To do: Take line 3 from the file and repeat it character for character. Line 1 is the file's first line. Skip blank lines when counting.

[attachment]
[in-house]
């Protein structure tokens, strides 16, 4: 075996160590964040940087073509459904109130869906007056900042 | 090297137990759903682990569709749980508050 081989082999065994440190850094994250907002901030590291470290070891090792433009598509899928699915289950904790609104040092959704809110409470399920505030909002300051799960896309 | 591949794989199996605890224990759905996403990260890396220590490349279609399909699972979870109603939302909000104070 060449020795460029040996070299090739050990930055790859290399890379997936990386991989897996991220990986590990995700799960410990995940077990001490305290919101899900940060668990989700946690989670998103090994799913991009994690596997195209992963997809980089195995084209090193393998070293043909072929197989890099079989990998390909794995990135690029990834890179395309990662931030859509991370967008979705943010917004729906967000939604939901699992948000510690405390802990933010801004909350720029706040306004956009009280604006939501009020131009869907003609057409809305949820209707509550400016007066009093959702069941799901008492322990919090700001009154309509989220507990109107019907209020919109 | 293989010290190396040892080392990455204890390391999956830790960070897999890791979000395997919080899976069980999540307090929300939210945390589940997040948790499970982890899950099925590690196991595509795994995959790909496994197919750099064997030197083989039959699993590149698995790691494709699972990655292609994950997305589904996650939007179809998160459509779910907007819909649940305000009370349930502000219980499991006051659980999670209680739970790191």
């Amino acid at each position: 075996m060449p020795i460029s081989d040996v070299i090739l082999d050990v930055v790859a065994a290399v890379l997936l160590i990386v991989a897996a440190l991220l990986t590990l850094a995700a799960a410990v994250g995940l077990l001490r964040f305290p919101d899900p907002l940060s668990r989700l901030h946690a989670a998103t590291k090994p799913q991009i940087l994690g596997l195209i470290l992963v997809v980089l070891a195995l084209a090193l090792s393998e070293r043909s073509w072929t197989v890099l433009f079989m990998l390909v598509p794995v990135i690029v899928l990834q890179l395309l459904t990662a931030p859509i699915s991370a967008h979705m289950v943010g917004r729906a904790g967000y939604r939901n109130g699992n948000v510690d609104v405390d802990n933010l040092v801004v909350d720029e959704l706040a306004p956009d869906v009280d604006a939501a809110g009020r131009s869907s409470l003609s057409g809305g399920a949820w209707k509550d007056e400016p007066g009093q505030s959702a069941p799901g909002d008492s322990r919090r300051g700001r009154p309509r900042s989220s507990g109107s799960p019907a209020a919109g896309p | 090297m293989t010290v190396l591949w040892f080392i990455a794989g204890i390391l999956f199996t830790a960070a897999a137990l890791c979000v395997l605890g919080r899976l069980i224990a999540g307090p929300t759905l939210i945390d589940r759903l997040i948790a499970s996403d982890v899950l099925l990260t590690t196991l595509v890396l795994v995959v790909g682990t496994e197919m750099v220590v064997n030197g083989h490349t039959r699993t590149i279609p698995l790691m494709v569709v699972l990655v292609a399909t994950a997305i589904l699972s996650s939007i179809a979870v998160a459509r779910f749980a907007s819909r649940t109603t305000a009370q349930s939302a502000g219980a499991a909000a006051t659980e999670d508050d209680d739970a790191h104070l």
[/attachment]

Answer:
């Amino acid at each position: 075996m060449p020795i460029s081989d040996v070299i090739l082999d050990v930055v790859a065994a290399v890379l997936l160590i990386v991989a897996a440190l991220l990986t590990l850094a995700a799960a410990v994250g995940l077990l001490r964040f305290p919101d899900p907002l940060s668990r989700l901030h946690a989670a998103t590291k090994p799913q991009i940087l994690g596997l195209i470290l992963v997809v980089l070891a195995l084209a090193l090792s393998e070293r043909s073509w072929t197989v890099l433009f079989m990998l390909v598509p794995v990135i690029v899928l990834q890179l395309l459904t990662a931030p859509i699915s991370a967008h979705m289950v943010g917004r729906a904790g967000y939604r939901n109130g699992n948000v510690d609104v405390d802990n933010l040092v801004v909350d720029e959704l706040a306004p956009d869906v009280d604006a939501a809110g009020r131009s869907s409470l003609s057409g809305g399920a949820w209707k509550d007056e400016p007066g009093q505030s959702a069941p799901g909002d008492s322990r919090r300051g700001r009154p309509r900042s989220s507990g109107s799960p019907a209020a919109g896309p | 090297m293989t010290v190396l591949w040892f080392i990455a794989g204890i390391l999956f199996t830790a960070a897999a137990l890791c979000v395997l605890g919080r899976l069980i224990a999540g307090p929300t759905l939210i945390d589940r759903l997040i948790a499970s996403d982890v899950l099925l990260t590690t196991l595509v890396l795994v995959v790909g682990t496994e197919m750099v220590v064997n030197g083989h490349t039959r699993t590149i279609p698995l790691m494709v569709v699972l990655v292609a399909t994950a997305i589904l699972s996650s939007i179809a979870v998160a459509r779910f749980a907007s819909r649940t109603t305000a009370q349930s939302a502000g219980a499991a909000a006051t659980e999670d508050d209680d739970a790191h104070l």